OA is a degenerative joint disease characterized by the breakdown and eventual loss of joint cartilage. Cartilage is a protein substance that serves as a cushion between the bones of a joint. A normal knee glides smoothly because cartilage covers the ends of the bones that form joints. With OA, the top layer of cartilage breaks down and wears away, allowing bones under the cartilage to rub together.
OA generally manifests itself in three progressive stages and most often begins in the inside, or medial compartment of the knee, but may begin in the outside, or lateral compartment (early-stage). Untreated, OA in one compartment may progress into a second compartment of the knee causing increased pain and reduced mobility (mid-stage). When the disease ultimately affects all three compartments of the knee (late-stage), pain is often severe and treatment is generally limited to total knee replacement, an invasive procedure which removes the natural knee joint and replaces it with an artificial joint.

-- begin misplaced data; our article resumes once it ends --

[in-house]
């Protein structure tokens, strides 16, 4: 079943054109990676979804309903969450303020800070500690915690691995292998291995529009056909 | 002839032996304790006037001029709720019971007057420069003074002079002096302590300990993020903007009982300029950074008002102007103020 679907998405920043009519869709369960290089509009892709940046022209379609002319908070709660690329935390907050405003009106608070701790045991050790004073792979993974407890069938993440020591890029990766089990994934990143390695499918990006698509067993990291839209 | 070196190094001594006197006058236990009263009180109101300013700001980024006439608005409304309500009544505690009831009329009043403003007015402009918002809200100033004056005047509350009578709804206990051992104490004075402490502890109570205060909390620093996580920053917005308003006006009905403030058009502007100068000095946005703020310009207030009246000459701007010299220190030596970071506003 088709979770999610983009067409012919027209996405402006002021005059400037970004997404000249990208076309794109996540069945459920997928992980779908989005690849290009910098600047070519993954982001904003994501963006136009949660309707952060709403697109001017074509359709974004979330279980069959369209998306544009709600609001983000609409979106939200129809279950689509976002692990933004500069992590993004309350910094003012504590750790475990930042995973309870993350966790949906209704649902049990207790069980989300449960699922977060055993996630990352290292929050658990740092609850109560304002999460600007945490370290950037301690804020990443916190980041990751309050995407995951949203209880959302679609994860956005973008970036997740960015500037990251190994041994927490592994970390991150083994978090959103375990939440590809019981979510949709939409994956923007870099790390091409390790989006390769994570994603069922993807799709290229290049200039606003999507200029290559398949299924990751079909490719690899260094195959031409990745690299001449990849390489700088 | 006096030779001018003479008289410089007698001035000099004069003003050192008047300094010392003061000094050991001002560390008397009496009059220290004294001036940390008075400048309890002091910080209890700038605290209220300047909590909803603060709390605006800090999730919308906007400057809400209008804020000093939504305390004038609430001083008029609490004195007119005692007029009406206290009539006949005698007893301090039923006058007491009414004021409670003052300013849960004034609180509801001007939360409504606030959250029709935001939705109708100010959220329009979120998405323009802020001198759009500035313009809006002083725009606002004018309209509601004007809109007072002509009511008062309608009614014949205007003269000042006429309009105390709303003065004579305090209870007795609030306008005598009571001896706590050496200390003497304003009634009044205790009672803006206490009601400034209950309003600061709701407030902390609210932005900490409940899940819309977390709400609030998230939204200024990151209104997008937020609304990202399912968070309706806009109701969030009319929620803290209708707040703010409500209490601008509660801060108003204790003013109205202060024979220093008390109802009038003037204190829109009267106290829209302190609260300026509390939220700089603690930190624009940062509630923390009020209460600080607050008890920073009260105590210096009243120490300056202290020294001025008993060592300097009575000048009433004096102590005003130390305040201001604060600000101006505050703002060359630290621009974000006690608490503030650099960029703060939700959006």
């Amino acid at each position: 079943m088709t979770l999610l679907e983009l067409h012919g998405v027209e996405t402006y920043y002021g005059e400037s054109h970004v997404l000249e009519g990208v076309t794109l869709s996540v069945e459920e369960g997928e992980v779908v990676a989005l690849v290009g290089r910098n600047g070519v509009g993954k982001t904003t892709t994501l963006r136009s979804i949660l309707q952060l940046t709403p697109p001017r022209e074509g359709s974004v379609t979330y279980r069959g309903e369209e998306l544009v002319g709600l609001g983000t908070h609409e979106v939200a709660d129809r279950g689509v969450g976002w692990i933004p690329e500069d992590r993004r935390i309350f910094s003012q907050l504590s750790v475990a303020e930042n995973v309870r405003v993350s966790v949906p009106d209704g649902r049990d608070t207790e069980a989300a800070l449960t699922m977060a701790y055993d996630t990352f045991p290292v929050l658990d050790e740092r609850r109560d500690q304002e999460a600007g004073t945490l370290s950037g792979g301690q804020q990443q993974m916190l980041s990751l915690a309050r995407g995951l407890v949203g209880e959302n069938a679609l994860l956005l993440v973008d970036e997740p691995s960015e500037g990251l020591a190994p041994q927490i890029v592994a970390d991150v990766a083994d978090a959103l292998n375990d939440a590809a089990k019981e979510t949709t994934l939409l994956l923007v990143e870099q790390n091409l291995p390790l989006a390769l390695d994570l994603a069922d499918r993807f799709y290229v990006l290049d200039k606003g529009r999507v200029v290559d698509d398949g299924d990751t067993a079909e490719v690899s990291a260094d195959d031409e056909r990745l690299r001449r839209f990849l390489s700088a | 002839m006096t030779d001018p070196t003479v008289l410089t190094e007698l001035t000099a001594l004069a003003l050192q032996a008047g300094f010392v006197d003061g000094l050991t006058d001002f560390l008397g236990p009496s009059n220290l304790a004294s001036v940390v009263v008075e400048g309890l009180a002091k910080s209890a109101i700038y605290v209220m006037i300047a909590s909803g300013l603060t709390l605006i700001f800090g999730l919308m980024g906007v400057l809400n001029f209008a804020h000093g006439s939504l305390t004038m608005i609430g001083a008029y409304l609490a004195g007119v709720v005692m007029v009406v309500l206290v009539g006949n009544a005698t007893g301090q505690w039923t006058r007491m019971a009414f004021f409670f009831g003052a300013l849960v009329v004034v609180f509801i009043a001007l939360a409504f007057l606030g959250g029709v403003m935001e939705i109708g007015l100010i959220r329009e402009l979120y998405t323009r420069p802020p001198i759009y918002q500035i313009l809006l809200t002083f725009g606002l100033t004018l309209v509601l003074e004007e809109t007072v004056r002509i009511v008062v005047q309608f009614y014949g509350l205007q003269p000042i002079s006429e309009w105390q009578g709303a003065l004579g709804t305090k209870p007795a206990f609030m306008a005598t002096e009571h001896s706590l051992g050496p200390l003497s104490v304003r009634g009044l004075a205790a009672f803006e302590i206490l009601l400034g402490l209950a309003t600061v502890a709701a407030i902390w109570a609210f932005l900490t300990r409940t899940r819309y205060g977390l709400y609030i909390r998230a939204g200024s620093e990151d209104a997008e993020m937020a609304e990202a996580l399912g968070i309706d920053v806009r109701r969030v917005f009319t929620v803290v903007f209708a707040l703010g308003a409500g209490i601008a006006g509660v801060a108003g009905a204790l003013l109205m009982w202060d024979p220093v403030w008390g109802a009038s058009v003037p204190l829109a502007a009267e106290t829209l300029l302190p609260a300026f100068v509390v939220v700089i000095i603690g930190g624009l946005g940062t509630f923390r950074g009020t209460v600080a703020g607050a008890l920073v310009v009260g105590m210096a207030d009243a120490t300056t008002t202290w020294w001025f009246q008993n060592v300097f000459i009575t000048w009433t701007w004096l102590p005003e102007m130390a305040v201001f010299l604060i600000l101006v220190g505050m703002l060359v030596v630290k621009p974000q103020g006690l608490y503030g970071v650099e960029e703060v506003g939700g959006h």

MAKOplasty® Robotic Joint Replacement
The MAKOplasty® procedure is indicated for patients suffering from unicompartmental or bicompartmental knee disease. Therefore, a total knee replacement (for tricompartmental knee disease) is sometimes necessary if your surgeon discovers during surgery that your knee has more damage than originally seen in the preoperative X-rays and CT scan.
Unlike Total Knee Replacement, MAKOplasty® is a resurfacing of the joint with much less bone being removed. Soft tissues and ligaments remain untouched which allows for an overall less invasive procedure. MAKOplasty® partial knee resurfacing is an innovative treatment option for adults living with early to mid-stage osteoarthritis in either the medial, patellofemoral – or both – compartments of the knee. It is powered by the RIO® Robotic Arm Interactive Orthopedic System, which allows for consistently reproducible precision in performing partial knee resurfacing. Surgeons use RIO® to perform MAKOplasty® through a smaller incision than that required for traditional total knee replacement surgery. During the procedure, the diseased portion of the knee is resurfaced, sparing the patient’s healthy bone and surrounding tissue. An implant is then secured in the joint to allow the knee to move smoothly again.
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